From Wolfpack to Bluejay
That one word summarized Saren Croker's recruitment throughout her high school career.
Croker had her eyes on one school and one school only, the Creighton University Bluejays. It might've took a few years, but Croker was focused on becoming a Bluejay and she finally reached her end goal.
"I told the head coach of Creighton's softball team that I was going to be on his team when I graduated high school," Croker said. "I wasn't interested in any other school. I just wanted to be a Bluejay."
Her journey to Creighton didn't start in high school, as her softball career started at the age of eight with tee-ball. The year of tee-ball was boring for Croker, but she said she met Tony Young and he gave her that spark into the future.
Young became one of her coaches and helped her on mechanics as well as the mental side of the game. He coached her in softball and basketball throughout her childhood, which allowed him to notice little details in her work ethic and focus that would make her a great athlete.
"[She] never left my side," Young said. "Saren brought an energy to practices and games that rubbed onto other players. It's been exciting to watch her grow."
Croker continued playing basketball and softball each year, but knew the dream was to make it on the Park softball team. She started watching the varsity team with her friends, and later teammates, at 12 years old and made it a goal to reach that varsity team.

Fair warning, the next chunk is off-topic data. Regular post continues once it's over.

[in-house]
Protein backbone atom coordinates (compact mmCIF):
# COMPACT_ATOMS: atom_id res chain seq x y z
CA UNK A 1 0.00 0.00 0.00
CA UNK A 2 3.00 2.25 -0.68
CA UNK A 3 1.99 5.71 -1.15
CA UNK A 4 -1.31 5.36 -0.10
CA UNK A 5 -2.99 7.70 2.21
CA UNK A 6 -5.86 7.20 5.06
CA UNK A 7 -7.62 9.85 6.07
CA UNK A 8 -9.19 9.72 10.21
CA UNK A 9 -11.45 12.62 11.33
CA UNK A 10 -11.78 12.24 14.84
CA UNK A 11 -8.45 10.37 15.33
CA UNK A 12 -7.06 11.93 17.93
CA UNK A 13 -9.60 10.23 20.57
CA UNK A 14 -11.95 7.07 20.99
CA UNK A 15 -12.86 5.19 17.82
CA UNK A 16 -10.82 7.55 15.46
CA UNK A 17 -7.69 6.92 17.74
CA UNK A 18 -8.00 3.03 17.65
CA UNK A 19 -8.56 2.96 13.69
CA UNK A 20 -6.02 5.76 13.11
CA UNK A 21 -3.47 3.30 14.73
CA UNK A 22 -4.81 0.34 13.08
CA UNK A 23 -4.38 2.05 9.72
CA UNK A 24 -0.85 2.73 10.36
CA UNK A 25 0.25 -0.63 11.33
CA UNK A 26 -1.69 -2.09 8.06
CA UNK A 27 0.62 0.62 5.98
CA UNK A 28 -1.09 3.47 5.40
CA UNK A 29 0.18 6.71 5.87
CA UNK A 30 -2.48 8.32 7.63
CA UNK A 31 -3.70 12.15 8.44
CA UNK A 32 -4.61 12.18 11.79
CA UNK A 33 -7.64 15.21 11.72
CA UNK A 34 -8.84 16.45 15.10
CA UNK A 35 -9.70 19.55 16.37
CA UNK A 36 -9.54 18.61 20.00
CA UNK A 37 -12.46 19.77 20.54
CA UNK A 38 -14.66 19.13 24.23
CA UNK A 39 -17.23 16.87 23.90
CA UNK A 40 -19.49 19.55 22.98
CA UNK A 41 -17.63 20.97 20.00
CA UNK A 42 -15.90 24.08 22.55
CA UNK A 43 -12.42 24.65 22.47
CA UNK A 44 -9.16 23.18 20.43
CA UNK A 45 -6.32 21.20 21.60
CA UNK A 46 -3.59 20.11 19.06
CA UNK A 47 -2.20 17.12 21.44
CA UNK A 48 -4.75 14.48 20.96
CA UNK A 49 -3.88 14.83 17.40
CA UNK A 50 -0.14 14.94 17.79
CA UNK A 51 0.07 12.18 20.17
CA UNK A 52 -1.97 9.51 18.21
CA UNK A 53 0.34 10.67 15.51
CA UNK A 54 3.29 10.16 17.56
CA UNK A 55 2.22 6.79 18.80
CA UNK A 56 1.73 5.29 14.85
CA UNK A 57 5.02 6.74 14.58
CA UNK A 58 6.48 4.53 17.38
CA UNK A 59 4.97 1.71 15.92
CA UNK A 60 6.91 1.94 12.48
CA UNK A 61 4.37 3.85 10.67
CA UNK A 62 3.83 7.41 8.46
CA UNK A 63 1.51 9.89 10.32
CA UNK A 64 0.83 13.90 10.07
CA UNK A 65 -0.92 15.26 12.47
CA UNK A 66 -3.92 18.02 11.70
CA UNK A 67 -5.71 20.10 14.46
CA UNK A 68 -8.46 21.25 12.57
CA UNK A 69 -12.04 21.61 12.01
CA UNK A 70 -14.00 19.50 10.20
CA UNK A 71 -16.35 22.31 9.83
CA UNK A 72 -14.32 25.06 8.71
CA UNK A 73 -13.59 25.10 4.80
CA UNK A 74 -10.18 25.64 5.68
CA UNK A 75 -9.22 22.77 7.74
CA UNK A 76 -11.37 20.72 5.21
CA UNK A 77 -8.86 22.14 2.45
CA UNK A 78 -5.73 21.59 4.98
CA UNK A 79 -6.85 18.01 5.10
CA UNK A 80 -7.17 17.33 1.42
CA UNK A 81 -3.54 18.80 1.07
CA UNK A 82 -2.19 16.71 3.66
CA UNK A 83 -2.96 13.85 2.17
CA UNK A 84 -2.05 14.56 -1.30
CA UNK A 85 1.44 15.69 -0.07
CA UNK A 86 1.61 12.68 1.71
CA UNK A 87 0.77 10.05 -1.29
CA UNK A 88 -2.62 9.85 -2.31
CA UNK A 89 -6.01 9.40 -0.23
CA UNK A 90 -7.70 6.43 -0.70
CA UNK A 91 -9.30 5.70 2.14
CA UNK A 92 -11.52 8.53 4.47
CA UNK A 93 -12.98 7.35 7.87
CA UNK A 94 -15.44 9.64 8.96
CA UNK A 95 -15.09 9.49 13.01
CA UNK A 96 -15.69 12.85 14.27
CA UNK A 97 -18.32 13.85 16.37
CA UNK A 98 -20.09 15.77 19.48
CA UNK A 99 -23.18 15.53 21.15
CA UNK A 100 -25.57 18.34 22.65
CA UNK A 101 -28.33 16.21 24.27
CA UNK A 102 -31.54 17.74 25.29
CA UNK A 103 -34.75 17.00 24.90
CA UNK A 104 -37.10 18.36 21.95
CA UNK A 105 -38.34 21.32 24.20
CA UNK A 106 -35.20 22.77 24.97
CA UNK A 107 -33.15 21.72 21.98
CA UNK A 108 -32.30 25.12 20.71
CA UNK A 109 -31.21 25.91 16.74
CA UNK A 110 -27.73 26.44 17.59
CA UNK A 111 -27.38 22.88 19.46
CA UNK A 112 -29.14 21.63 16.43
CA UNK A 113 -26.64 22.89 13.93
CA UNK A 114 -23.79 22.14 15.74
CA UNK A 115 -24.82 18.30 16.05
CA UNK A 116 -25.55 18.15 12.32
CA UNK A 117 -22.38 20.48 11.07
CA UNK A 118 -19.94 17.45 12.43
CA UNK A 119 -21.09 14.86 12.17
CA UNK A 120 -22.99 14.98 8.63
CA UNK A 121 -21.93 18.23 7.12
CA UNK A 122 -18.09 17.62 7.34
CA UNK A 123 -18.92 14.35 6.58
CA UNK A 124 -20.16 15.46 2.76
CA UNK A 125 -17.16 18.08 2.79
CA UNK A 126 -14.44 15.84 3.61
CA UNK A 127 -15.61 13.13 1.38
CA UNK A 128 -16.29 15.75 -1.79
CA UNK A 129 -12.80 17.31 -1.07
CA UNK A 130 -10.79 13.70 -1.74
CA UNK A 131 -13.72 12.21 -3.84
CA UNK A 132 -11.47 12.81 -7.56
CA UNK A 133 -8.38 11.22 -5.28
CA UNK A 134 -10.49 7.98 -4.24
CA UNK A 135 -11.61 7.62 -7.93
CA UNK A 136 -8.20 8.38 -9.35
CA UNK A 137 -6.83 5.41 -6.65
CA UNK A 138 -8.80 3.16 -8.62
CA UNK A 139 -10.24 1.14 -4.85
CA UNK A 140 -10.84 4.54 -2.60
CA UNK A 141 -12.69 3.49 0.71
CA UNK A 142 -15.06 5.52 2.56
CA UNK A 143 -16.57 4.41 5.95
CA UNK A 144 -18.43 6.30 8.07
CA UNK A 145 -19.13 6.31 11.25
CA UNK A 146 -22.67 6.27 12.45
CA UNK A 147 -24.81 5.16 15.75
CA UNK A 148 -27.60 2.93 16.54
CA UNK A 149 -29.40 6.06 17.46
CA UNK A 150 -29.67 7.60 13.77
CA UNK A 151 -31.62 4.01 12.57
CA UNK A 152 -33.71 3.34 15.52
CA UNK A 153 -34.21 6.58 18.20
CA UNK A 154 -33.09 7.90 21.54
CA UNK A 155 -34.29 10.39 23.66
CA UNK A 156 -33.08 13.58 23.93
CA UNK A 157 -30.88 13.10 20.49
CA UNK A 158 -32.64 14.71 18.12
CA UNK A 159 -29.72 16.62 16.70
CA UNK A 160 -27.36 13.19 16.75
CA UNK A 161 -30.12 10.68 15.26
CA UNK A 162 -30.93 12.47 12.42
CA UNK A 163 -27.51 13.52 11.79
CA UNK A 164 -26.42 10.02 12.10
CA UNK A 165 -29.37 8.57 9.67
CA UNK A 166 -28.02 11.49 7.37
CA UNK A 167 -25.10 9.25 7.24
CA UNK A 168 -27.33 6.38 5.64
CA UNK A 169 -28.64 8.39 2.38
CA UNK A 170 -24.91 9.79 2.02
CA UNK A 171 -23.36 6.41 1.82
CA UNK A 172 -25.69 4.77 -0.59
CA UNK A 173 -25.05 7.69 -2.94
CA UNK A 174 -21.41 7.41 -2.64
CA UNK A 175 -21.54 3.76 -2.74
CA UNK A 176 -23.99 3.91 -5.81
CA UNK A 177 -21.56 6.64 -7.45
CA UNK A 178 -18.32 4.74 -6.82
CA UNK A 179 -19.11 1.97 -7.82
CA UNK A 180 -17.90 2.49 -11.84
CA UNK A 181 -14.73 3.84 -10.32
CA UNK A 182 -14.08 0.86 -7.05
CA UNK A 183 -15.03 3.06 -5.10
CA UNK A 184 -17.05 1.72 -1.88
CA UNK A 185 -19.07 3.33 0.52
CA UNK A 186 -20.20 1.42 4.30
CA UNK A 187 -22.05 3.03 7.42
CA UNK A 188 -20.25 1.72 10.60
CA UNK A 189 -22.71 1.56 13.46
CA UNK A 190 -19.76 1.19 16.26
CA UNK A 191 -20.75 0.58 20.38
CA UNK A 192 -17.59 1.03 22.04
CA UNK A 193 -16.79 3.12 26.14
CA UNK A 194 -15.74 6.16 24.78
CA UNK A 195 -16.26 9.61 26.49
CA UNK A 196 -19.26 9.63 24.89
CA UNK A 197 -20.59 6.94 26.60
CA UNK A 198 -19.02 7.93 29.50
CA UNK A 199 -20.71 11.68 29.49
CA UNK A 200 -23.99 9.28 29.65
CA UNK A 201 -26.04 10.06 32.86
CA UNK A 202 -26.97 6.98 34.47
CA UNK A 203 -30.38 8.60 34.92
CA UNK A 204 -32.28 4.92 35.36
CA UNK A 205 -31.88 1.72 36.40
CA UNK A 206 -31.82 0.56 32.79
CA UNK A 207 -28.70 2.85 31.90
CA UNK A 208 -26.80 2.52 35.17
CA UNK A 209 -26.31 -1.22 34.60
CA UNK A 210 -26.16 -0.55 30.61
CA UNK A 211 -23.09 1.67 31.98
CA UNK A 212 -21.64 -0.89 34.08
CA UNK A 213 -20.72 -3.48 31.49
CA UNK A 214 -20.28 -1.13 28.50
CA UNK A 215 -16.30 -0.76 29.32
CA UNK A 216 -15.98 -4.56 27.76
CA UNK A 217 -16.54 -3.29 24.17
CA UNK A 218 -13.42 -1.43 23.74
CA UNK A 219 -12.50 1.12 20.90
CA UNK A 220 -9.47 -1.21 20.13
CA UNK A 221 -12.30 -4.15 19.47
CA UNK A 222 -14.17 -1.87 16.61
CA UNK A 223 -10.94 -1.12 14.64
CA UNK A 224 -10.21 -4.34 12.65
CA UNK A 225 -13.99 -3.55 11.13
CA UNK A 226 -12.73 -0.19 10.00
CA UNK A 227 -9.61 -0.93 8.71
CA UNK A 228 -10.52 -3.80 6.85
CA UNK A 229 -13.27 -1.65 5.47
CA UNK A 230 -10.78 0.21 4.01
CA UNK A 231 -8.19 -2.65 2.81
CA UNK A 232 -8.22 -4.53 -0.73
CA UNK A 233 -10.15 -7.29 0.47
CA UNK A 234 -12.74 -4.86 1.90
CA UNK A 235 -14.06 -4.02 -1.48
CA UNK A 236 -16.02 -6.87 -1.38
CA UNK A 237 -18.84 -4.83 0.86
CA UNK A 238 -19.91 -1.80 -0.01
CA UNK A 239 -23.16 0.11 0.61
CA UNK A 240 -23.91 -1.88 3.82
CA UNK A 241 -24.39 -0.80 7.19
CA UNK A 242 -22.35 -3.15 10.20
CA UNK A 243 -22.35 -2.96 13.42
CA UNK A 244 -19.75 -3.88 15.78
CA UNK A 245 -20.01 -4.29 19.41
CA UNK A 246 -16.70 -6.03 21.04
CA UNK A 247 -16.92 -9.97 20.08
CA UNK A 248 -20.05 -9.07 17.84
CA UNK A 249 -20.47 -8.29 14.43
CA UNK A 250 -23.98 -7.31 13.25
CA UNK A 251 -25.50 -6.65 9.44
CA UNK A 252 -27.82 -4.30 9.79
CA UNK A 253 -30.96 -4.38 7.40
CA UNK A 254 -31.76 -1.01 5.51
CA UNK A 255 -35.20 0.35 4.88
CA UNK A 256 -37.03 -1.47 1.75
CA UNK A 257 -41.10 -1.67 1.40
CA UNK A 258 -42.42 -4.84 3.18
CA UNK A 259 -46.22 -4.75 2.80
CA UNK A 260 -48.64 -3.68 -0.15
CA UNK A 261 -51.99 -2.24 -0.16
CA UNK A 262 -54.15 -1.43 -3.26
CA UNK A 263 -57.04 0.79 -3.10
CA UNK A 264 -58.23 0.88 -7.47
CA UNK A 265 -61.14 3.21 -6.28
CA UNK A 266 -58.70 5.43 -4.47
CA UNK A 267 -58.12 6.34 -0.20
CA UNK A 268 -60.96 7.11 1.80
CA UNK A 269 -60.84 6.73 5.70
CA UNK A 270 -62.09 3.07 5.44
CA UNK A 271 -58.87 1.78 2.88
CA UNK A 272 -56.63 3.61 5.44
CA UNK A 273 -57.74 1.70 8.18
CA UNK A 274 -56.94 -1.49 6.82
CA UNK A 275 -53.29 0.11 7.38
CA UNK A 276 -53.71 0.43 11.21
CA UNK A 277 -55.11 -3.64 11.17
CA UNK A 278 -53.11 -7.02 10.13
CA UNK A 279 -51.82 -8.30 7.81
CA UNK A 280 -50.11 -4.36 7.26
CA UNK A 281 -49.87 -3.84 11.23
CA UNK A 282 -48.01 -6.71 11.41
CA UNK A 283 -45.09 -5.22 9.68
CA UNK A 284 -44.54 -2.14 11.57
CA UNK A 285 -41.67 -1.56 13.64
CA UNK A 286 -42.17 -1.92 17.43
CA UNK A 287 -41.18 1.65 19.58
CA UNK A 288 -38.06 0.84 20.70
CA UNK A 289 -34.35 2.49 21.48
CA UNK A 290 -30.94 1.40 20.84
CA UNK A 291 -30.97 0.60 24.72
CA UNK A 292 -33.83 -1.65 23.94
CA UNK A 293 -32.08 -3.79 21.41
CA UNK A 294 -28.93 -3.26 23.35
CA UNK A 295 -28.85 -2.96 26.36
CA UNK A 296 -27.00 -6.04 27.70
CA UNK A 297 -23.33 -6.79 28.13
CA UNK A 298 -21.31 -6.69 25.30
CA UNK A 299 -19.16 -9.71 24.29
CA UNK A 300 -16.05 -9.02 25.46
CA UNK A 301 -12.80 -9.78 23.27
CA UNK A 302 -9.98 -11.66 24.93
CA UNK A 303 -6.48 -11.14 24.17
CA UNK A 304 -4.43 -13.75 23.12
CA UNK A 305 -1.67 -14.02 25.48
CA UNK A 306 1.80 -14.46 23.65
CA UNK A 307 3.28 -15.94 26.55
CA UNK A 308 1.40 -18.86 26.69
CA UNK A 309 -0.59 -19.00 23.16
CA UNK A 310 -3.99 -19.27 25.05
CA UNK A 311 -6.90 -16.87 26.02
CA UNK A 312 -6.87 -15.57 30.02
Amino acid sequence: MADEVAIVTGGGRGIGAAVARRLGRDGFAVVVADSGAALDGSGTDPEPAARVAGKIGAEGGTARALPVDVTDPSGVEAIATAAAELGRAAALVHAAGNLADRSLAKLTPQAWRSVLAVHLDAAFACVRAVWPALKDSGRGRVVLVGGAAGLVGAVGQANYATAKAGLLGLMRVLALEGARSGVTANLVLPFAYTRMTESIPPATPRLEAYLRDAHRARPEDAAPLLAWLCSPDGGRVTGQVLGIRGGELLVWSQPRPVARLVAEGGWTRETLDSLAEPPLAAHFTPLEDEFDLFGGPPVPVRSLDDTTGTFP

"Park softball has a strong tradition of winning and excelling in the sport," Croker said. "I wanted to be part of that success."
That dream became a reality in her freshman year as she earned a spot on the varsity team for the season. She became the starting catcher in her sophomore year.
The first two seasons ended in the first round of the state tournament, but this past season Croker and the Wolfpack were able to reach the state finals.
The team eventually lost to Stillwater, but Croker understands she has one more year left before her graduation. Therefore, her goal is the same as everyone else on the team and that's to bring a state softball title to Cottage Grove and Park High School.
Croker was talking to her other coach, Julie Standering, and Standering told her that she could see Croker playing at Creighton in the future. At that moment Corker said she wasn't thinking about college, but said she became excited about Standering's comments.
"I went to a Creighton softball game during the spring of my sophomore year and I fell in love," Croker said. "I fell in love with the facilities, the fans, the players, the campus and the overall feeling of Creighton."
After that game, Croker was determined to become a Bluejay at the end of her senior year. Throughout her entire high school career, that became her goal. She received the number of Creighton softball head coachBrent Vigness and began to text him at different moments throughout her junior year.
Croker didn't receive many texts in response and Young said that was due to NCAA rules on college coaches contacting high school players. Vigness couldn't contact Croker, but she continued to go to Creighton at different times to keep her face in front of Vigness.